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President Barack Obama released a statement Sunday afternoon calling for "calm reflection" in the aftermath of a Florida jury's acquittal of George Zimmerman in the shooting death of Trayvon Martin.

The death of Trayvon Martin was a tragedy.  Not just for his family, or for any one community, but for America.  I know this case has elicited strong passions.  And in the wake of the verdict, I know those passions may be running even higher.  But we are a nation of laws, and a jury has spoken.  I now ask every American to respect the call for calm reflection from two parents who lost their young son.  And as we do, we should ask ourselves if we're doing all we can to widen the circle of compassion and understanding in our own communities.  We should ask ourselves if we're doing all we can to stem the tide of gun violence that claims too many lives across this country on a daily basis.  We should ask ourselves, as individuals and as a society, how we can prevent future tragedies like this.  As citizens, that's a job for all of us.  That's the way to honor Trayvon Martin.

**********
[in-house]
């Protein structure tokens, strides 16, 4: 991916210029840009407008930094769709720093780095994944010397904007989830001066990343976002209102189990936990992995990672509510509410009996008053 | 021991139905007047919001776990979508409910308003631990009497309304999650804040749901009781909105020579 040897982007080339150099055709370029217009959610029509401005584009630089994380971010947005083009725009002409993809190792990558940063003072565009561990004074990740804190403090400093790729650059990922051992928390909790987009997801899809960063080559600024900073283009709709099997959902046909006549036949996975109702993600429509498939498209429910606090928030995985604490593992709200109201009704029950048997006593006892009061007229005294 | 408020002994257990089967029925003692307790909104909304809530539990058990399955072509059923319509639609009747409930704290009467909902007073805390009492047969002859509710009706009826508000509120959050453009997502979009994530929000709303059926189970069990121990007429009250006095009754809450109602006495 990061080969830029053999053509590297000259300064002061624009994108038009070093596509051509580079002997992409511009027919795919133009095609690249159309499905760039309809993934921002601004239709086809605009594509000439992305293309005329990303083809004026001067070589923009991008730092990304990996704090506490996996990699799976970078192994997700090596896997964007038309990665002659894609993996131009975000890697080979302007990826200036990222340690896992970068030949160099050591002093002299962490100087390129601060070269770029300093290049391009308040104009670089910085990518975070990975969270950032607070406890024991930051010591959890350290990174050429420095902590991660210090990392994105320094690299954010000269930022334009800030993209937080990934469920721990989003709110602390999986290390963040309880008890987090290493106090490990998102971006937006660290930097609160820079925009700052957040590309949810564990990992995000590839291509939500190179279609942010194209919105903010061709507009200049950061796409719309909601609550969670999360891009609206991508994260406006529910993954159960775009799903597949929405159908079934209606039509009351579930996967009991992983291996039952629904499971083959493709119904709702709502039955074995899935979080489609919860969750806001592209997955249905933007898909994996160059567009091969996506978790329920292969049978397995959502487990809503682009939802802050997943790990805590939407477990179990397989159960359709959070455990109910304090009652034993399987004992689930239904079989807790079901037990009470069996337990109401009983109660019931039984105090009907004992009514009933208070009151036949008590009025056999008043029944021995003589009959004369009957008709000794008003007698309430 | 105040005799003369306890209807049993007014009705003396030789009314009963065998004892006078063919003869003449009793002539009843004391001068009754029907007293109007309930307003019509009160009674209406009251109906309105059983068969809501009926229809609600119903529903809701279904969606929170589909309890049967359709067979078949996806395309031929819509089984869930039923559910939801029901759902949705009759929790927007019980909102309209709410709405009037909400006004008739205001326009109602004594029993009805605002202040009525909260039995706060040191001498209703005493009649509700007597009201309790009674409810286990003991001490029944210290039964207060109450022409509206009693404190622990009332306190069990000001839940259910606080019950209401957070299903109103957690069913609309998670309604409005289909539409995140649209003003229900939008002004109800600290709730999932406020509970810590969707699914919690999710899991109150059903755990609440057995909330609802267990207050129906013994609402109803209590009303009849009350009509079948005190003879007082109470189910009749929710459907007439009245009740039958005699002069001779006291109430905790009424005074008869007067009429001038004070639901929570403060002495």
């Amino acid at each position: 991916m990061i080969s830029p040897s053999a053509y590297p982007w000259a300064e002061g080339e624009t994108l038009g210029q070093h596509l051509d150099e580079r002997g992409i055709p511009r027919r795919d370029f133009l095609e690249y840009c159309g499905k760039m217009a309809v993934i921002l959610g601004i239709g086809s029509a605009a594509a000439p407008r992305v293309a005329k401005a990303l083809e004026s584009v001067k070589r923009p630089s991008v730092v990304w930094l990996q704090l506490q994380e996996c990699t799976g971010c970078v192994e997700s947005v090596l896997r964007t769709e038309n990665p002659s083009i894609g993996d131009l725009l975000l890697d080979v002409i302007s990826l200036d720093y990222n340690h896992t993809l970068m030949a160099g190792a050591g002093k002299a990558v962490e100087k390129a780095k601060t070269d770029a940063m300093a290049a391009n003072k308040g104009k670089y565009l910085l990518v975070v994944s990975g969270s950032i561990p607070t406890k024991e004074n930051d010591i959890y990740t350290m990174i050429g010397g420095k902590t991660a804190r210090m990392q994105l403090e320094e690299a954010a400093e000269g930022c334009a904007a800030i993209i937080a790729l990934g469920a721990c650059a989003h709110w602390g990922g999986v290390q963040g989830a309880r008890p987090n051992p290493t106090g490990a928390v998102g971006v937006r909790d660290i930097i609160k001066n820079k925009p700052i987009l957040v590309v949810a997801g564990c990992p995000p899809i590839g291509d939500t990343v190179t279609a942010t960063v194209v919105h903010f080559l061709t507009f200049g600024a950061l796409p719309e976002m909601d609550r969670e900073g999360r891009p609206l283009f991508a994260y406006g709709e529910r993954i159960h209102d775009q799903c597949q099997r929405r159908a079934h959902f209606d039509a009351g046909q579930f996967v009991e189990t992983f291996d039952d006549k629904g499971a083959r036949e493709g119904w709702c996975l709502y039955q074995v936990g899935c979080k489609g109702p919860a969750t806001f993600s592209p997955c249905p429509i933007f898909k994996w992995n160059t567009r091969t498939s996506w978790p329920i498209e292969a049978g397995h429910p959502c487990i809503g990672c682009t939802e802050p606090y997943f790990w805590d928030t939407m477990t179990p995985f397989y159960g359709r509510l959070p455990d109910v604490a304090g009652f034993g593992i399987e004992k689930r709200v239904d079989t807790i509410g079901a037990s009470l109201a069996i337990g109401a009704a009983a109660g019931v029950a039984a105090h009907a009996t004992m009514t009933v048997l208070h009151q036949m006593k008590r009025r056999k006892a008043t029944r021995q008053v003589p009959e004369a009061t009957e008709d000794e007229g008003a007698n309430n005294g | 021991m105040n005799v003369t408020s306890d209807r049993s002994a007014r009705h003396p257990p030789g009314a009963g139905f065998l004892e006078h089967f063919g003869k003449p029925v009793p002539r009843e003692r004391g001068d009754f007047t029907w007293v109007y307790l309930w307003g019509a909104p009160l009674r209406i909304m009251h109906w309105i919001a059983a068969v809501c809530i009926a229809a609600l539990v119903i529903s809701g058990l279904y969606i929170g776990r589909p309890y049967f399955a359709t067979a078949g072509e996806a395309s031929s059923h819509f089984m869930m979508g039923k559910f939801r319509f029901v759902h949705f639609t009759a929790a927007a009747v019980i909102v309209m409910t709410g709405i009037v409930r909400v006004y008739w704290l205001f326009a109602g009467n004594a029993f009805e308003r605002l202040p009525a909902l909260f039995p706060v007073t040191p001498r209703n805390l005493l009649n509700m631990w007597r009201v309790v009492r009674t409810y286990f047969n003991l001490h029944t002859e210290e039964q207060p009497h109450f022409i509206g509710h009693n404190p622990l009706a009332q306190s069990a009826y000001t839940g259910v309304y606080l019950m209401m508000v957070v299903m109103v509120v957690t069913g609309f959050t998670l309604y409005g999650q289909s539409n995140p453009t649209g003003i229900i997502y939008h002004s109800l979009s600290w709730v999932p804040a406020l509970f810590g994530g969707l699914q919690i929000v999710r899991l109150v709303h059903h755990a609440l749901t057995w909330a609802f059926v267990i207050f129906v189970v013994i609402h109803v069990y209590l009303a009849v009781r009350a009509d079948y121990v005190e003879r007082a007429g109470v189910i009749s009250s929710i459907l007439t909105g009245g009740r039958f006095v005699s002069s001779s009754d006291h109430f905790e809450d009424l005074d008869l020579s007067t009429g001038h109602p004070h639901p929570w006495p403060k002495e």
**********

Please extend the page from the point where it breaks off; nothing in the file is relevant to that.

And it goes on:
The statement has a considerably more measured tone than last year when conservatives lambasted the president for saying that if he had a son, "he would look like Trayvon." Then, they accused him of inflaming racial tensions, while proponents argued that the president was only speaking the truth.

Read more at the White House.